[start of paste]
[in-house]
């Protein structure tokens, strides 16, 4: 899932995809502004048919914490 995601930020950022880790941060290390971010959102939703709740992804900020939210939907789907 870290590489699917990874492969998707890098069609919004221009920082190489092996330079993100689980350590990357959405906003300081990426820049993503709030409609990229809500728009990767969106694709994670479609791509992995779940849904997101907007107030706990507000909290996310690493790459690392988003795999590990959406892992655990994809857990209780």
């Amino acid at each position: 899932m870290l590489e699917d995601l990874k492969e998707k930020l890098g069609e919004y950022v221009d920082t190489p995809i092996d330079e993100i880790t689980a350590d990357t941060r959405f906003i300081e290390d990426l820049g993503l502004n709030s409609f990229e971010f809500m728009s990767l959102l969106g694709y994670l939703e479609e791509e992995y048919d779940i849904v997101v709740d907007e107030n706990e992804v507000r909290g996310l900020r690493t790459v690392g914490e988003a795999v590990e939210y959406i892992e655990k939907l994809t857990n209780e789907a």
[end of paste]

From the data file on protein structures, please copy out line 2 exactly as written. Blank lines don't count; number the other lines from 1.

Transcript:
């Protein structure tokens, strides 16, 4: 899932995809502004048919914490 995601930020950022880790941060290390971010959102939703709740992804900020939210939907789907 870290590489699917990874492969998707890098069609919004221009920082190489092996330079993100689980350590990357959405906003300081990426820049993503709030409609990229809500728009990767969106694709994670479609791509992995779940849904997101907007107030706990507000909290996310690493790459690392988003795999590990959406892992655990994809857990209780």